Video – The early church fathers on hell

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What did the early Church Fathers have to say about the doctrine of eternal punishment?

Every now and then I make a video for Rethinking Hell, and I’ll share some of those here as they are produced. The purpose of this one was to provide a succinct reply to the comment that is sometimes made that the doctrine of hell as a place of eternal torment is the view that all the Early Church Fathers held. I hope you find it interesting!

I believe because it is absurd – Was Tertullian a fideist?

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Tertullian was a Church Father of the late second century. He’s sometimes called the father of Latin Christianity. He is also frequently quoted as a person who thought that reason and faith have little if anything to do with each other. The quote is “I believe because it is absurd.” The suggestion that usually accompanies the quote is that to believe against all reason, to believe things that rational thought tells us are just unreasonable, and to thereby have faith in God, is some sort of virtue that Christianity promotes. Continue reading “I believe because it is absurd – Was Tertullian a fideist?”

Episode 021: Sexing up Early Church History

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Did the Church conspire to hide the truth about other Gospels that did not make it into the Bible?

This time I’m discussing the claim that scholars have uncovered Gospels other than Matthew Mark, Luke and John, other Gospels that deserve to stand alongside the four canonical Gospels as having equal historical legitimacy, but which the churchTM has unfairly suppressed in its quest for dominance over the Scripture and what it is permitted to contain. These include the Gospel of Thomas, the Secret Gospel of Mark and others.

It’s the middle of the night, but some time in the next few days I’ll edit this post and add the reading list that I promised in this podcast episode.

Glenn Peoples

 

Episode 020: The Argument from Atrocity

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Should we reject Christianity because of the harmful deeds done in its name? Some have said so. This episode explains what is wrong with that line of reasoning.

Glenn Peoples

Episode 018: Athanasius, Atonement and Annihilation

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Here it is, Episode 18. Here I draw on the work of the fourth century bishop of Alexandria, Athanasius. His work called The Incarnation of the Word is my all-time favourite work from the Church Fathers, and I think it gives us excellent theological reasons for adopting annihilationism. Along the way, it invites a theological storm over what it meant for Christ to become subject to death as one of us.

As always, comments are more than welcome.

 

The Protestant bogeyman of thousands of churches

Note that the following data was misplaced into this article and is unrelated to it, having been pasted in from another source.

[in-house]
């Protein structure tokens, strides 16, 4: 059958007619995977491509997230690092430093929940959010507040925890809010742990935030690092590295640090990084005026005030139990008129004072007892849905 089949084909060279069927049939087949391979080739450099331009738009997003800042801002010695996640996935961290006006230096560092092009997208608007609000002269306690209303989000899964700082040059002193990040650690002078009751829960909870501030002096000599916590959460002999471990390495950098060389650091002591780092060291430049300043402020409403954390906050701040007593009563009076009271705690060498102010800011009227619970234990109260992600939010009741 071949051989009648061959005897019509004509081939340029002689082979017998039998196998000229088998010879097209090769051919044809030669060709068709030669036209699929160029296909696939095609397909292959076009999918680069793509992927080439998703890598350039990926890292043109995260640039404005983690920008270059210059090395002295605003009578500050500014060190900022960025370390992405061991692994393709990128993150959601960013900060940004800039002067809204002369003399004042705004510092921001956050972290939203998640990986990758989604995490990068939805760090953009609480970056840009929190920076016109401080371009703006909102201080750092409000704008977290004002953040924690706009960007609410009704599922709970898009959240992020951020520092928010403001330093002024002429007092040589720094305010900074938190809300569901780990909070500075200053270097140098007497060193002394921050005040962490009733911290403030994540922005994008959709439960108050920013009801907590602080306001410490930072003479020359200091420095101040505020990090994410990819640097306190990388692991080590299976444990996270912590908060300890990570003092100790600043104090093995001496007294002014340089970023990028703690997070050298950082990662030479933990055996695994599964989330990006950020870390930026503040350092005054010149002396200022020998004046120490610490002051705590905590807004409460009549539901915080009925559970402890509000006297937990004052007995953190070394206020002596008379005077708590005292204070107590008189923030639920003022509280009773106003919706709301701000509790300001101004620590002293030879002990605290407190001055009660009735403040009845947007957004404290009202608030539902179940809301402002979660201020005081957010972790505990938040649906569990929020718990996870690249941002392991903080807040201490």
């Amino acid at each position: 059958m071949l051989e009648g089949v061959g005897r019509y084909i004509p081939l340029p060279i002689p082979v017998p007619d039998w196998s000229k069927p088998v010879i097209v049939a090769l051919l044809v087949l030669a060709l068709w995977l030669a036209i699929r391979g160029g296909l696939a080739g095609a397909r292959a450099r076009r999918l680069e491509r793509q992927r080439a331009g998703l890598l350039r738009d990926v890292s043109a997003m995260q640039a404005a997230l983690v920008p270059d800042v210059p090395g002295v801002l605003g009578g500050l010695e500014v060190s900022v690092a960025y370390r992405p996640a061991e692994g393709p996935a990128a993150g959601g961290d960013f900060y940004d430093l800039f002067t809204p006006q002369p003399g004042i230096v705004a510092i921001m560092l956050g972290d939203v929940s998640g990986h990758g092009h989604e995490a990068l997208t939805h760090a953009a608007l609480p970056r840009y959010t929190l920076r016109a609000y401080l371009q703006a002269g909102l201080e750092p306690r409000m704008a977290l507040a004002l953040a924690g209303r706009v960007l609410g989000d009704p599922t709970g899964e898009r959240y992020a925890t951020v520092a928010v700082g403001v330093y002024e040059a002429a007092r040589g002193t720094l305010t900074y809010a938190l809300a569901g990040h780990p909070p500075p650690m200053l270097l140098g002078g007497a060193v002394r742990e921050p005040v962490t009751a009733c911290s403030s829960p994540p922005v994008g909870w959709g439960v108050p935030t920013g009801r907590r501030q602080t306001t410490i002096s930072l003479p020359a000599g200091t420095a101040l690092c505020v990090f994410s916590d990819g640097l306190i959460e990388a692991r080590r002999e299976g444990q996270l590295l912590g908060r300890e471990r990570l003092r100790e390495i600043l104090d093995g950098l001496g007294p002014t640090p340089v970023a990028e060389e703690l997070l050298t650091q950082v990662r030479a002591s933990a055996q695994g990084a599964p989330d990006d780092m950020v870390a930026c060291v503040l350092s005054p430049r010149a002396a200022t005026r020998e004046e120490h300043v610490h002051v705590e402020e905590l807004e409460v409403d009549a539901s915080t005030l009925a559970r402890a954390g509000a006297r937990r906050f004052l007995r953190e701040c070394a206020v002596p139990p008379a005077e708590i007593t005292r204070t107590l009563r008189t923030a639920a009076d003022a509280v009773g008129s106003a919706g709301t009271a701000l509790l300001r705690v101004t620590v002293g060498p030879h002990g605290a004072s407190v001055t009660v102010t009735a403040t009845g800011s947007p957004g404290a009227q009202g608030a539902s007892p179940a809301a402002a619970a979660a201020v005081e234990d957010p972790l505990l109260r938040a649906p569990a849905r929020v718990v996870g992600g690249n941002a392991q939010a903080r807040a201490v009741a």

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Is it really true that Protestantism is made up of thousands upon thousands upon thousands of hopelessly fragmented so-called churches with nothing uniting them?

A thread over at Theologyweb has had me thinking lately. I’ve added some of my own comments, and I thought I’d sum up some thoughts here.

From time to time, Catholic warrior apologists1 like to argue that since there are so many Protestant denominations, there must be something inherently wrong with Protestantism. In particular, so the argument often goes, the fact that there are so many denominations – about 33,000 of them we are told – shows that sola scriptura must be false, as it results in so many widely divergent interpretations of various parts of Scripture, and what we really need if we want unity is for people to accept Scripture and Tradition – specifically Roman Catholic Tradition, as passed on by the papacy.

I care a great deal about the unity of the Church and it troubles me no end to see people starting up new churches left, right and centre. This is not the way it should be.

I should say first of all that there is a fundamental misrepresentation of a historic Protestant attitude to unity that normally accompanies this sort of polemic tactic. Whether I am a Protestant or not, I care a great deal about the unity of the Church and it troubles me no end to see people starting up new churches left, right and centre. This is not the way it should be. I should also point out that these new churches have no historical connection to the Protestant Reformation, so it is polemical bluster to lump them in with the Protestant movement at all. But that said, I want to focus on the claim about 33,000 churches for now.

Continue reading “The Protestant bogeyman of thousands of churches”

  1. By this term I mean those Catholic thinkers whose apparent interest in Catholic theology is about making polemical attacks on Protestantism, rather than positive explanations of theology. Although they may prefer the term Catholic apologetics, in my experience their endeavour is anti-Protestant polemics. Fortunately, most Catholic theologians are not like this at all. []